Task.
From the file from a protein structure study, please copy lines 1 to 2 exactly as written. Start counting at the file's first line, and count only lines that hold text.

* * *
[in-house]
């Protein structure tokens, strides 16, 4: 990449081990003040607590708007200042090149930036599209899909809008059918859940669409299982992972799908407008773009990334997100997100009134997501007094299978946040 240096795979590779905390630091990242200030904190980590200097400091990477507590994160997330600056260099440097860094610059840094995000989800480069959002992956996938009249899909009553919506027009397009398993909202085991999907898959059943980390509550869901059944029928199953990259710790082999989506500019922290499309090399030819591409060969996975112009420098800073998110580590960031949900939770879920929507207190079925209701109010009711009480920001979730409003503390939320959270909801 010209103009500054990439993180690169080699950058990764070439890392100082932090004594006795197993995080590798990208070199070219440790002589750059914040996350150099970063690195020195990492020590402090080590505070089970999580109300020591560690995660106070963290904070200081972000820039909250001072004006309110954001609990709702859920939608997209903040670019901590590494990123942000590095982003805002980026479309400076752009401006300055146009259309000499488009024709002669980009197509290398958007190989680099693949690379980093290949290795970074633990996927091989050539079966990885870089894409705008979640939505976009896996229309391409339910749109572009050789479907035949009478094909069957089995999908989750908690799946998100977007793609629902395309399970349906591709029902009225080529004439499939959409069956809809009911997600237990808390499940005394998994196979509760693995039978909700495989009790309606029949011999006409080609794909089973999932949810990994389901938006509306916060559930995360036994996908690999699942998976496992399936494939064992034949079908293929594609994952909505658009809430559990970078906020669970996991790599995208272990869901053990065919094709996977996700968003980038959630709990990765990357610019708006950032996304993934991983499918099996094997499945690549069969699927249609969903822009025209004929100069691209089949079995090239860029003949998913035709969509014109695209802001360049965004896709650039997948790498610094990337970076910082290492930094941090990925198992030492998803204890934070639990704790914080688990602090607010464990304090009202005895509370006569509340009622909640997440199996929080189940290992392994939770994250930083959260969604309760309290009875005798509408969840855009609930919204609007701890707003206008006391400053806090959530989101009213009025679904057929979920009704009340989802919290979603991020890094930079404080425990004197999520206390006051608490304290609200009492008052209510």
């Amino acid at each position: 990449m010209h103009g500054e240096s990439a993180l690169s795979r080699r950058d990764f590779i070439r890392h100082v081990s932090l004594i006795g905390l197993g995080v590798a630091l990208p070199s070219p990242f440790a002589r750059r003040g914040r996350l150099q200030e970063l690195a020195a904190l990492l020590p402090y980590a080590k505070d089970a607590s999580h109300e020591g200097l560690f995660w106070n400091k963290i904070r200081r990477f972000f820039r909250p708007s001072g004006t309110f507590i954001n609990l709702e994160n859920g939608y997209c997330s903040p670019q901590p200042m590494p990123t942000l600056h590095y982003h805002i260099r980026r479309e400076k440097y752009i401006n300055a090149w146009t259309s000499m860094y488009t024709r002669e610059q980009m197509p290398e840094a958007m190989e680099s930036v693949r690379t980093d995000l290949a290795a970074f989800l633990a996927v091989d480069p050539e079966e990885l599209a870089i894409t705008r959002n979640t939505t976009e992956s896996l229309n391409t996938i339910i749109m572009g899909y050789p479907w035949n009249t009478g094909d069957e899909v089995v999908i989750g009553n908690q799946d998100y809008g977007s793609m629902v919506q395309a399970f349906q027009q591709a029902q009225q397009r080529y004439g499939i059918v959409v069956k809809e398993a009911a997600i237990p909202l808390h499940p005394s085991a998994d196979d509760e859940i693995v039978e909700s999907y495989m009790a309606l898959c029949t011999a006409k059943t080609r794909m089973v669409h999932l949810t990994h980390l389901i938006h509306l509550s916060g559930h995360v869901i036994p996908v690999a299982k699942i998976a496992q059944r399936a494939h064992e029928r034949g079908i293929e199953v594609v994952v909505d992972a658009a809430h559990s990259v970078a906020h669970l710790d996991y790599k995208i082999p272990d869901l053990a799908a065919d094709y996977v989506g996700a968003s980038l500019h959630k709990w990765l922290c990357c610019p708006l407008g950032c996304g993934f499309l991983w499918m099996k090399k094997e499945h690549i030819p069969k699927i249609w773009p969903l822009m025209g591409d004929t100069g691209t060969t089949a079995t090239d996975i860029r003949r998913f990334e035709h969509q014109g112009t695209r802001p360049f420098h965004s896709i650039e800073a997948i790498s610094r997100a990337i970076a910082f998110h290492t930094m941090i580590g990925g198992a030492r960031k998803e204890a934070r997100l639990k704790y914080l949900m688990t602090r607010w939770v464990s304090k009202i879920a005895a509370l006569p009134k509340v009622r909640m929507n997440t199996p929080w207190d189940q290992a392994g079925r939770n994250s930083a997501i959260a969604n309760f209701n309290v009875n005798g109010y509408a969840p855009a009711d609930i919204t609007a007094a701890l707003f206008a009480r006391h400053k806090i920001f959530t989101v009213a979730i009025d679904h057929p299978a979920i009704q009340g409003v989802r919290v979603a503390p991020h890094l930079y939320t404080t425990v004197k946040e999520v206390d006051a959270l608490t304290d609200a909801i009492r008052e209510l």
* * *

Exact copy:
[in-house]
């Protein structure tokens, strides 16, 4: 990449081990003040607590708007200042090149930036599209899909809008059918859940669409299982992972799908407008773009990334997100997100009134997501007094299978946040 240096795979590779905390630091990242200030904190980590200097400091990477507590994160997330600056260099440097860094610059840094995000989800480069959002992956996938009249899909009553919506027009397009398993909202085991999907898959059943980390509550869901059944029928199953990259710790082999989506500019922290499309090399030819591409060969996975112009420098800073998110580590960031949900939770879920929507207190079925209701109010009711009480920001979730409003503390939320959270909801 010209103009500054990439993180690169080699950058990764070439890392100082932090004594006795197993995080590798990208070199070219440790002589750059914040996350150099970063690195020195990492020590402090080590505070089970999580109300020591560690995660106070963290904070200081972000820039909250001072004006309110954001609990709702859920939608997209903040670019901590590494990123942000590095982003805002980026479309400076752009401006300055146009259309000499488009024709002669980009197509290398958007190989680099693949690379980093290949290795970074633990996927091989050539079966990885870089894409705008979640939505976009896996229309391409339910749109572009050789479907035949009478094909069957089995999908989750908690799946998100977007793609629902395309399970349906591709029902009225080529004439499939959409069956809809009911997600237990808390499940005394998994196979509760693995039978909700495989009790309606029949011999006409080609794909089973999932949810990994389901938006509306916060559930995360036994996908690999699942998976496992399936494939064992034949079908293929594609994952909505658009809430559990970078906020669970996991790599995208272990869901053990065919094709996977996700968003980038959630709990990765990357610019708006950032996304993934991983499918099996094997499945690549069969699927249609969903822009025209004929100069691209089949079995090239860029003949998913035709969509014109695209802001360049965004896709650039997948790498610094990337970076910082290492930094941090990925198992030492998803204890934070639990704790914080688990602090607010464990304090009202005895509370006569509340009622909640997440199996929080189940290992392994939770994250930083959260969604309760309290009875005798509408969840855009609930919204609007701890707003206008006391400053806090959530989101009213009025679904057929979920009704009340989802919290979603991020890094930079404080425990004197999520206390006051608490304290609200009492008052209510």